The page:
Brazilian Teacher Asked Mom of 4-year-old to Straighten Her Daughter's Hair to be Accepted

Photo via BlackWomenofBrazil
By Marques Travae

And once again, coming from the land of “we are all equal” in a “racial democracy.” The mother of a four-year-old black girl was asked by the girl’s school to change her daughter’s hairstyle so that her classmates would better accept her.

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Skincare Guru on Why Skin Lightening Can Be Good for Black Women


By Lenora Houseworth

There is a common belief that black women either don’t need or partake in cosmetic surgery or other procedures. You’ve probably even used the term, “Black don’t crack.” Well, this is not completely true. As an aesthetician, esthetician and Director of Skincare Services/Partner of Lavish Medical Spa, Leslie Nesbitt has seen the cosmeceutical aka the non-surgical industry become more inclusive while finally addressing the unique skincare needs for people of color.

In recent years, the New York-based Lavish, seen in The New York Times, has exploded with an uptick in procedures like skin lightening, or IV whitening, among women of color.

Gabrielle Union Had to School Dwayne Wade's Sons on the Beauty of Dark Skin Women


Getty images
By Erickka Sy Savané

You would think that marrying a beautiful brown-skinned TV and film star like Gabrielle Union would be enough to show Dwayne Wade's sons that darker-skinned women are beautiful. Think again.

From Bullied to Youngest Fashion Week Designer. 11-Year-Old Kheris Rogers is Flexin' in Her Complexion


Kheris Rogers
By Winnie Gaturu

At age 11, Kheris Rogers has already achieved a lot in her life. She is a model, a motivator and a fashion designer. These are many roles for a girl her age but she has handled them with a lot of grace and positivity. You see, Kheris hit a rough patch when she joined first grade. She was one of the few black kids in the school and was constantly bullied by teachers and other students simply because of her dark skin. They would call her mean names and the kids would refuse to play with her. They made her feel different and above all, less human. This made her cry constantly and even prompted her to begin hating her skin tone. On seeing the suffering her sister was going through, Taylor Pollard, Kheris' older sister, decided to do something to brighten up her mood. She dolled up her little sister for a fashion show and posted the photos on twitter with the hashtag #FlexinInHerComplexion. What happened next was more than the two sisters expected. The pictures quickly went viral and received thousands of positive comments. That was the turning point and things started looking all the way up for Kheris.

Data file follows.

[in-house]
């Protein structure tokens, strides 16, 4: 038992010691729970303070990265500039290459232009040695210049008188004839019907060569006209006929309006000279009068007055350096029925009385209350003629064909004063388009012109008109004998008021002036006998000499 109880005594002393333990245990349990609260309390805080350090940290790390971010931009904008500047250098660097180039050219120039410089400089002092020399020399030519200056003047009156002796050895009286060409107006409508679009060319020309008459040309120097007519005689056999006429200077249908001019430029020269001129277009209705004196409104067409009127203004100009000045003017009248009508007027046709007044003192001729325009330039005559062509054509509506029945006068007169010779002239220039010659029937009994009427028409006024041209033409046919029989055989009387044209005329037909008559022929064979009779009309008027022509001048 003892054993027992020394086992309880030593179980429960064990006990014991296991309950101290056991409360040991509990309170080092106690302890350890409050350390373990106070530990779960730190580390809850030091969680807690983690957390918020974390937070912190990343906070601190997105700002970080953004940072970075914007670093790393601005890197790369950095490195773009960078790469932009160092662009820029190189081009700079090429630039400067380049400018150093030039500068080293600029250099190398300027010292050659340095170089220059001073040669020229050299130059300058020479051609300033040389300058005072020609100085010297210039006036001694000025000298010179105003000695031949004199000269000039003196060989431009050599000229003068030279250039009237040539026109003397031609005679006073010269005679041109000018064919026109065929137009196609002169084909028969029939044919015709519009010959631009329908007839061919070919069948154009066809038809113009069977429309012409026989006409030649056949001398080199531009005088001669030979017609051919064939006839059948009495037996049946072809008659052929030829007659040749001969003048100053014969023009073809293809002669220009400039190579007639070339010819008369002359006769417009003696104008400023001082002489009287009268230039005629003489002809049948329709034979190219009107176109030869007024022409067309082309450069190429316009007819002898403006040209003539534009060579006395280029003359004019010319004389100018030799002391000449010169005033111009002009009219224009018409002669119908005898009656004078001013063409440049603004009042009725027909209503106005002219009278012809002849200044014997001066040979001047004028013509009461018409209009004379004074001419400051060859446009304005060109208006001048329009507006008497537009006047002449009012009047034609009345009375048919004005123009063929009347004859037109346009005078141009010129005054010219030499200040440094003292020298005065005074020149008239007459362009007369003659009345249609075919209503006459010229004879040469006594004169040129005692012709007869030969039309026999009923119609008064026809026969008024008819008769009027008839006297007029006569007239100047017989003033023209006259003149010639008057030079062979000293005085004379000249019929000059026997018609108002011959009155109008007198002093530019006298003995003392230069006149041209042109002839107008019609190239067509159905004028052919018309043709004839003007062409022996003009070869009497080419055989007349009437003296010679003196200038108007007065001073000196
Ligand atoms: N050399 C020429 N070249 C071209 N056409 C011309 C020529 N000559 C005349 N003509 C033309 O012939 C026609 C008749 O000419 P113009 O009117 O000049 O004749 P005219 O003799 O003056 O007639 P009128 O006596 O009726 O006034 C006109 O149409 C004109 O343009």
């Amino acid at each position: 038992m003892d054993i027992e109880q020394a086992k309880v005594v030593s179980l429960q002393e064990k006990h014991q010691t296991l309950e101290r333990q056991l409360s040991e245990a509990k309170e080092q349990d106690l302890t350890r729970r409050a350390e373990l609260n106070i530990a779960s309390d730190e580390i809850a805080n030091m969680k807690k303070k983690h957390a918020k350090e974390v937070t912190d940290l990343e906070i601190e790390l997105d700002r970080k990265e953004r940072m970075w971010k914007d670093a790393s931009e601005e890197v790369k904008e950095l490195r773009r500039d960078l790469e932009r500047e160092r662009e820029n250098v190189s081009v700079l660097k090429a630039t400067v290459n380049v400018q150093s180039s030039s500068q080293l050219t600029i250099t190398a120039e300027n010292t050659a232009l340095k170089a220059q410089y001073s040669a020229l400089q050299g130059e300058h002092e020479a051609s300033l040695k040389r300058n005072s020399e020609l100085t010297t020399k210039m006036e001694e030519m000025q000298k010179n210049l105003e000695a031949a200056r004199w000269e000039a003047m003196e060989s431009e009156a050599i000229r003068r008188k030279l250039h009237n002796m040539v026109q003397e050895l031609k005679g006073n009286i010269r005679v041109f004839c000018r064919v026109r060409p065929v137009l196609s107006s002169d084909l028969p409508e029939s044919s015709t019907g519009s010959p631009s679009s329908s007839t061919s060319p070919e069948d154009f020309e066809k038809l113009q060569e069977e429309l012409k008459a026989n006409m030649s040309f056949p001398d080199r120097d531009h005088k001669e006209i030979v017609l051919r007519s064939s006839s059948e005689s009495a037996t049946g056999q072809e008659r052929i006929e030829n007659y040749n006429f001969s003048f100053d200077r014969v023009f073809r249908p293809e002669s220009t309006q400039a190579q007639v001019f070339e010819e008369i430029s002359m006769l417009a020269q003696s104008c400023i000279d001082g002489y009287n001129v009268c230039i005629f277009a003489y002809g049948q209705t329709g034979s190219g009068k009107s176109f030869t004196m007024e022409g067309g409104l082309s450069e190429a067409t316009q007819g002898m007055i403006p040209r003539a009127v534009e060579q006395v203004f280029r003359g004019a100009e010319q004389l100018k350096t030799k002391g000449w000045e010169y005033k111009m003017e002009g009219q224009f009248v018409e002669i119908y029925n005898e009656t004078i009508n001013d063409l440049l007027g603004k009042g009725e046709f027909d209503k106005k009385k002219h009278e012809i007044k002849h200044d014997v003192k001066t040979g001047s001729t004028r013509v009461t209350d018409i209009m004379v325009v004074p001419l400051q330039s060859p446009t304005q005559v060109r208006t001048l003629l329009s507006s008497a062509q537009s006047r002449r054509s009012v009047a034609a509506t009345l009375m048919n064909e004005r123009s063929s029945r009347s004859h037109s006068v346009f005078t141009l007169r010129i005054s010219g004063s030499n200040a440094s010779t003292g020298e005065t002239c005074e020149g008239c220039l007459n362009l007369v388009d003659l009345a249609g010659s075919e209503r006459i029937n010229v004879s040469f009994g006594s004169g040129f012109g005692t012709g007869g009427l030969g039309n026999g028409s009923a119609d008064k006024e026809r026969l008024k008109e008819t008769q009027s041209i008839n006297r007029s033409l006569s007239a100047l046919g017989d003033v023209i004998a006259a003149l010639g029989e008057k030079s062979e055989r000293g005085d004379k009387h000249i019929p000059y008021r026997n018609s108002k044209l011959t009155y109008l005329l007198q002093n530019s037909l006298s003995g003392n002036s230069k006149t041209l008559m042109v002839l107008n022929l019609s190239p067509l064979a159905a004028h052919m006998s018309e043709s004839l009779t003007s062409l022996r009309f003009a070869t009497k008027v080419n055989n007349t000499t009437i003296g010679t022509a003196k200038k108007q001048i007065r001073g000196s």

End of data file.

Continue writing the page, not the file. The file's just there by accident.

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Iyanla Teaches Hateful Words Uttered are a Personal Reflection We Must Be Held Accountable To

Iyanla Vanzant & Hazel E
By Brenda Alexander

Although reality television is a guilty pleasure of mine, I avoid the Love & Hip Hop franchise. From fights - to love triangles - to social media scandals - to manufactured beefs for ratings and even going as far as bringing innocent children into the picture to be subjected to the shannigans, the show just does way too much for my liking. Its cast members seem to be the most exploited and then rewarded, going from season to season and jumping cities with pay increases and instagram endorsements. Aside from K. Michelle, Amina Buddafly and Cardi B who used the platform to successfully take their music to new heights, the rest continue to marvel in the madness. Never did I think that an example would be made out of one of the franchise’s stars after seasons of showing her ass. Instead of being reprimanded for throwing drinks on her fellow co-stars or simply acting a fool, Hazel E was instead given the axe after posting disparaging comments about her nemesis' skin color. Black twitter wasn’t having it, production felt it was too much of a PR nightmare to recover from, and her “career” has taken a hit. So what did the fallen reality star do when she had no luck elsewhere? Call Auntie Iyanla of course.

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Colorism Within the Family and Myself


Photo: Tyra Banks
By Brittney M. Walker

We facetime so he can meet my aunt. Most of my family is still in California so meeting everyone has been a digital experience for the most part.

“What up auntie?”

I introduce him and she says as if she couldn’t stop what was coming out of her mouth, “Does your hair lay down?”

She is referring to his tightly coiled, uncombed, but artsy looking hair. He’s not much into combs or brushes. But it works. It’s his natural, like mine. Like some stranger man said one day in the local Chinese food spot, we match.

We both react with snuffs, disguised as laughs, and I retort, “Mine doesn’t.”

She says, “Oh, well I guess not.”

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